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List of top 10 stolen cars - Car Insurance Edmonton

Jun 22, 2012 8:06:00 AM

car lightsWith car insurance rates potentially on the rise one consideration when purchasing a car is whether it may be a target for theft. Vehicles targeted for theft are more expensive to insure. High end vehicles are often targeted by criminal organizations who then sell them for parts. To help avoid buying a stolen car consumers can buy from reputable dealers, and reputable repair shops. Get a car history report to lessen the chances of becoming a victim of auto theft.

Every year, automobile theft costs Canadians close to $1 billion, including $542 million for insurers to fix or replace stolen cars, $250 million in police, health-care and court-system costs and millions more for correctional services.

The IBC 2011 top 10 most frequently stolen vehicles in Canada are:

  1. 2009 Toyota Venza 4-door
  2. 1999 Honda Civic SiR 2-door
  3. 2000 Honda Civic SiR 2-door
  4. 2006 Ford F350 Pickup Truck 4WD
  5. 2002 Cadillac Escalade EXT 4-door AWD 
  6. 2006 Chevrolet TrailBlazer SS 4-door 4WD
  7. 2007 Ford F350 Pickup Truck 4WD
  8. 2001 Pontiac Aztek 4-door AWD 
  9. 1998 Acura Integra 2-door
  10. 1999 Acura Integra 2-door

The 2010 IBC top 10 stolen vehicles in Canada are:

  1. 2000 Honda Civic SiR 2-door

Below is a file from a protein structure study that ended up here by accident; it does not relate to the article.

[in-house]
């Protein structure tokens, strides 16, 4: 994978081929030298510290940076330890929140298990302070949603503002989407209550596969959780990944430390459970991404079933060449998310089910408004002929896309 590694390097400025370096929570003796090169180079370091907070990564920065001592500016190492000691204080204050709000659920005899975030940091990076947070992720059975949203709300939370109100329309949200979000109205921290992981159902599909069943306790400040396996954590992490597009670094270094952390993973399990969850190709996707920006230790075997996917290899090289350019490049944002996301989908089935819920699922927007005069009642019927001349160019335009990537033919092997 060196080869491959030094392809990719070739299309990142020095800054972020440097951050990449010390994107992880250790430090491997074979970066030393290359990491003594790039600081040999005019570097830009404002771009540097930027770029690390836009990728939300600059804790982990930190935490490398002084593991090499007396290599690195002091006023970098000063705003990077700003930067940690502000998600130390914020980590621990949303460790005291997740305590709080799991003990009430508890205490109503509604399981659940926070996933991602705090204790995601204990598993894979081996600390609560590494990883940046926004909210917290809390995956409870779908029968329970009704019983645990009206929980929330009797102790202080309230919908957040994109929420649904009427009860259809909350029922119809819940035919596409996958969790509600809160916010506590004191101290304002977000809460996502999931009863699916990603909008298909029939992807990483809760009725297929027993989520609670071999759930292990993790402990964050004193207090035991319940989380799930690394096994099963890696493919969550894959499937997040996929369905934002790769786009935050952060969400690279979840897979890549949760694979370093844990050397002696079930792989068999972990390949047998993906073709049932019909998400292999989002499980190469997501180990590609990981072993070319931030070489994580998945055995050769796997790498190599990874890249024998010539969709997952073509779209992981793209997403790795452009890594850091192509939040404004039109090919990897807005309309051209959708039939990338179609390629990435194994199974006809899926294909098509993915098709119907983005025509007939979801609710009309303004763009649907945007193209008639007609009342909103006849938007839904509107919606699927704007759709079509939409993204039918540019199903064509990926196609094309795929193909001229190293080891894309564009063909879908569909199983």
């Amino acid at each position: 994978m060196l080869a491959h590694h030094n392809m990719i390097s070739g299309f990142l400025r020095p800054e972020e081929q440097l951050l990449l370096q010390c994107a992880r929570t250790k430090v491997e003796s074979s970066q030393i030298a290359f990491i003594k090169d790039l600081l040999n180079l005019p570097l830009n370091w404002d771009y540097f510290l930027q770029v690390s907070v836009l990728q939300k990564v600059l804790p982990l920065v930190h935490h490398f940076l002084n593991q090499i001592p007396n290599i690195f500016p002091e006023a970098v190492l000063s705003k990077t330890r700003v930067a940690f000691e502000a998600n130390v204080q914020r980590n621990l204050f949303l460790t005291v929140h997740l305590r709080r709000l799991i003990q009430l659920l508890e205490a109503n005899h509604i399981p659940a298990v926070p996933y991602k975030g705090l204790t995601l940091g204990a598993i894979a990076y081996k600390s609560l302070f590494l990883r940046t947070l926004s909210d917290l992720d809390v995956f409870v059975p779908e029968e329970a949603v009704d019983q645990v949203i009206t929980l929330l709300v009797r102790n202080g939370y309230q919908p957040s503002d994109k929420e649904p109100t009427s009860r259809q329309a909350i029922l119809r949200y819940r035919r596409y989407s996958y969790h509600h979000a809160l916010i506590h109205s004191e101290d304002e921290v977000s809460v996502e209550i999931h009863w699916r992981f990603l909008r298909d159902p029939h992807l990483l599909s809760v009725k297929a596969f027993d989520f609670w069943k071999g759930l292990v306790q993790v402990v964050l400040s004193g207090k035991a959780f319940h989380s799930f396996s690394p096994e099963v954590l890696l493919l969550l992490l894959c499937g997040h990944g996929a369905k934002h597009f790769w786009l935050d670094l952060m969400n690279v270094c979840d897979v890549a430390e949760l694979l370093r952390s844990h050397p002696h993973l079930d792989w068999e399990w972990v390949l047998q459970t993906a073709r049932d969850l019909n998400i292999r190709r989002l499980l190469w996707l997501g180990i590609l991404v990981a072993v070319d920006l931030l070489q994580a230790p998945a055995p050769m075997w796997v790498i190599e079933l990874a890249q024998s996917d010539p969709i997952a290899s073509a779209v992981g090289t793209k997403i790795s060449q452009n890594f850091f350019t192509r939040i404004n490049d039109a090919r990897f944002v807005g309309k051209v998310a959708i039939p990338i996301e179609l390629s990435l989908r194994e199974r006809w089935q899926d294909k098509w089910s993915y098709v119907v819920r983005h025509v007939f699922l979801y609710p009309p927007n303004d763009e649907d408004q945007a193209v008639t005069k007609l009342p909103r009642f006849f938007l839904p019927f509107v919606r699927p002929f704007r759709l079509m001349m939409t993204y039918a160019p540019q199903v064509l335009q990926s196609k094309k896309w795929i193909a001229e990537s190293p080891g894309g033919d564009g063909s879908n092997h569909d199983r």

2. 1999 Honda Civic SiR 2-door
  3. 2002 Cadillac Escalade 4-door 4WD
  4. 2004 Cadillac Escalade 4-door 4WD
  5. 2005 Acura RSX Type S 2-door
  6. 1997 Acura Integra 2-door
  7. 2000 Audi S4 Quattro 4-door AWD
  8. 2003 Hummer H2 4-door AWD
  9. 2006 Acura RSX Type S 2-door
  10. 2004 Hummer H2 4-door AWD


Thieves generally steal cars for one of four reasons:


1. For sale abroad - Stolen cars are often immediately packed – with their vehicle identification numbers (VINs) still intact – and shipped abroad, where they are sold for many times their original market value.

2. For sale to unsuspecting consumers – Stolen cars may be given a new identity with false VINs, and then sold to unsuspecting consumers. They can also be dismantled and sold for parts.

3. To get somewhere – This is commonly, but inappropriately, referred to as “joyriding.” Auto theft of any kind is still a crime, and innocent people do get hurt or killed as a result.

4. To commit another crime – Stolen cars used to commit other crimes are often recovered – abandoned and badly damaged – within 48 hours of their theft.


Bill Reay

Written by Bill Reay


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